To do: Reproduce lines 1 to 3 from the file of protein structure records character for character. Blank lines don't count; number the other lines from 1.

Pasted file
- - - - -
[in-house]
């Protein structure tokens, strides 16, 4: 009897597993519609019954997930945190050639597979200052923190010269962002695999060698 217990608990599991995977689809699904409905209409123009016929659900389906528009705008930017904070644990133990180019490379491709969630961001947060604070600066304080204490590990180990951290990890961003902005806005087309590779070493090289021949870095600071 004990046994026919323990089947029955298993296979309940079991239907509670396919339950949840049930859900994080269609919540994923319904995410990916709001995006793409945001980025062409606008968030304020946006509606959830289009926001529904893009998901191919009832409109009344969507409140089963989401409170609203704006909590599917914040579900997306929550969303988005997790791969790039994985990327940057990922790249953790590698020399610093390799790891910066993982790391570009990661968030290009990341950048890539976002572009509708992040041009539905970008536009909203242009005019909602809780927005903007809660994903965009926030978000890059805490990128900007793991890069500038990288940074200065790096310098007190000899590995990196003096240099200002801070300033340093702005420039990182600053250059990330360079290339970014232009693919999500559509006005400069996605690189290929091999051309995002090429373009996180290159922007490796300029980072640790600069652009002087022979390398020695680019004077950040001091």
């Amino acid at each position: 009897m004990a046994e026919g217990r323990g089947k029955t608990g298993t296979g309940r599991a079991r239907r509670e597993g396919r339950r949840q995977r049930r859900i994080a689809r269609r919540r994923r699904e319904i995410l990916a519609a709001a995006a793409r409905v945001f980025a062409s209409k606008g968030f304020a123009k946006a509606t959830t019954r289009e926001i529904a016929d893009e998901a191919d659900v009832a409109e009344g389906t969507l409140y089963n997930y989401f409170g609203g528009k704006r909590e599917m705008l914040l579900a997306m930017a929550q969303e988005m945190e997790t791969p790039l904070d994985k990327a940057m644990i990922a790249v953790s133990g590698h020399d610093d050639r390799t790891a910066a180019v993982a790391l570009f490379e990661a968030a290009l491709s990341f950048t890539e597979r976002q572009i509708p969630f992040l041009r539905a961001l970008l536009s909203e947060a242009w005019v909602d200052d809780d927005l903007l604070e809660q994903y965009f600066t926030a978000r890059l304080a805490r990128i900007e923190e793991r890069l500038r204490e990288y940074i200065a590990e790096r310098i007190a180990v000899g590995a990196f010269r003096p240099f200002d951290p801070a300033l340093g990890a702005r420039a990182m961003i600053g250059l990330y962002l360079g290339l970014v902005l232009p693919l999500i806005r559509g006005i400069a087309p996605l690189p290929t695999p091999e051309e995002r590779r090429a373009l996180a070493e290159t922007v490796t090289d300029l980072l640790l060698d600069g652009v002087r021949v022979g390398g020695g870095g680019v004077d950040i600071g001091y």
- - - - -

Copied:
[in-house]
């Protein structure tokens, strides 16, 4: 009897597993519609019954997930945190050639597979200052923190010269962002695999060698 217990608990599991995977689809699904409905209409123009016929659900389906528009705008930017904070644990133990180019490379491709969630961001947060604070600066304080204490590990180990951290990890961003902005806005087309590779070493090289021949870095600071 004990046994026919323990089947029955298993296979309940079991239907509670396919339950949840049930859900994080269609919540994923319904995410990916709001995006793409945001980025062409606008968030304020946006509606959830289009926001529904893009998901191919009832409109009344969507409140089963989401409170609203704006909590599917914040579900997306929550969303988005997790791969790039994985990327940057990922790249953790590698020399610093390799790891910066993982790391570009990661968030290009990341950048890539976002572009509708992040041009539905970008536009909203242009005019909602809780927005903007809660994903965009926030978000890059805490990128900007793991890069500038990288940074200065790096310098007190000899590995990196003096240099200002801070300033340093702005420039990182600053250059990330360079290339970014232009693919999500559509006005400069996605690189290929091999051309995002090429373009996180290159922007490796300029980072640790600069652009002087022979390398020695680019004077950040001091």
């Amino acid at each position: 009897m004990a046994e026919g217990r323990g089947k029955t608990g298993t296979g309940r599991a079991r239907r509670e597993g396919r339950r949840q995977r049930r859900i994080a689809r269609r919540r994923r699904e319904i995410l990916a519609a709001a995006a793409r409905v945001f980025a062409s209409k606008g968030f304020a123009k946006a509606t959830t019954r289009e926001i529904a016929d893009e998901a191919d659900v009832a409109e009344g389906t969507l409140y089963n997930y989401f409170g609203g528009k704006r909590e599917m705008l914040l579900a997306m930017a929550q969303e988005m945190e997790t791969p790039l904070d994985k990327a940057m644990i990922a790249v953790s133990g590698h020399d610093d050639r390799t790891a910066a180019v993982a790391l570009f490379e990661a968030a290009l491709s990341f950048t890539e597979r976002q572009i509708p969630f992040l041009r539905a961001l970008l536009s909203e947060a242009w005019v909602d200052d809780d927005l903007l604070e809660q994903y965009f600066t926030a978000r890059l304080a805490r990128i900007e923190e793991r890069l500038r204490e990288y940074i200065a590990e790096r310098i007190a180990v000899g590995a990196f010269r003096p240099f200002d951290p801070a300033l340093g990890a702005r420039a990182m961003i600053g250059l990330y962002l360079g290339l970014v902005l232009p693919l999500i806005r559509g006005i400069a087309p996605l690189p290929t695999p091999e051309e995002r590779r090429a373009l996180a070493e290159t922007v490796t090289d300029l980072l640790l060698d600069g652009v002087r021949v022979g390398g020695g870095g680019v004077d950040i600071g001091y």